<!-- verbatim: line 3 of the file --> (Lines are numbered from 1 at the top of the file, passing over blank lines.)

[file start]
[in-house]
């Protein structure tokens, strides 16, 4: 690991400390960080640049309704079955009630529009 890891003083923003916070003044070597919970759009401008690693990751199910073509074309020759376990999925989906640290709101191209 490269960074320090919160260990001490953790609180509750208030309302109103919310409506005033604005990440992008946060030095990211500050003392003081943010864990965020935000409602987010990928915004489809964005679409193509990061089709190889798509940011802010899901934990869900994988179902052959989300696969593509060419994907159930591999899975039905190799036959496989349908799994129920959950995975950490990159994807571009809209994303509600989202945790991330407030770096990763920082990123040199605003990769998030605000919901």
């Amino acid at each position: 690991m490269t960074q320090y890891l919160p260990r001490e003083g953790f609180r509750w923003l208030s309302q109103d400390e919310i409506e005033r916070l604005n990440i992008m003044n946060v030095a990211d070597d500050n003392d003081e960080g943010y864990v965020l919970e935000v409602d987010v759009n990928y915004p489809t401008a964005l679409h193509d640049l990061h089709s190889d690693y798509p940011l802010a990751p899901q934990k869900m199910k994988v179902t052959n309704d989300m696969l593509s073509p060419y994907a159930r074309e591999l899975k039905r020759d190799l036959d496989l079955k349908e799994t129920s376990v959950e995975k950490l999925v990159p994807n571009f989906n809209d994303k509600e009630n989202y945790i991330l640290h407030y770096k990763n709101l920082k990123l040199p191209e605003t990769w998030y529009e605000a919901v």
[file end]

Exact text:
């Amino acid at each position: 690991m490269t960074q320090y890891l919160p260990r001490e003083g953790f609180r509750w923003l208030s309302q109103d400390e919310i409506e005033r916070l604005n990440i992008m003044n946060v030095a990211d070597d500050n003392d003081e960080g943010y864990v965020l919970e935000v409602d987010v759009n990928y915004p489809t401008a964005l679409h193509d640049l990061h089709s190889d690693y798509p940011l802010a990751p899901q934990k869900m199910k994988v179902t052959n309704d989300m696969l593509s073509p060419y994907a159930r074309e591999l899975k039905r020759d190799l036959d496989l079955k349908e799994t129920s376990v959950e995975k950490l999925v990159p994807n571009f989906n809209d994303k509600e009630n989202y945790i991330l640290h407030y770096k990763n709101l920082k990123l040199p191209e605003t990769w998030y529009e605000a919901v």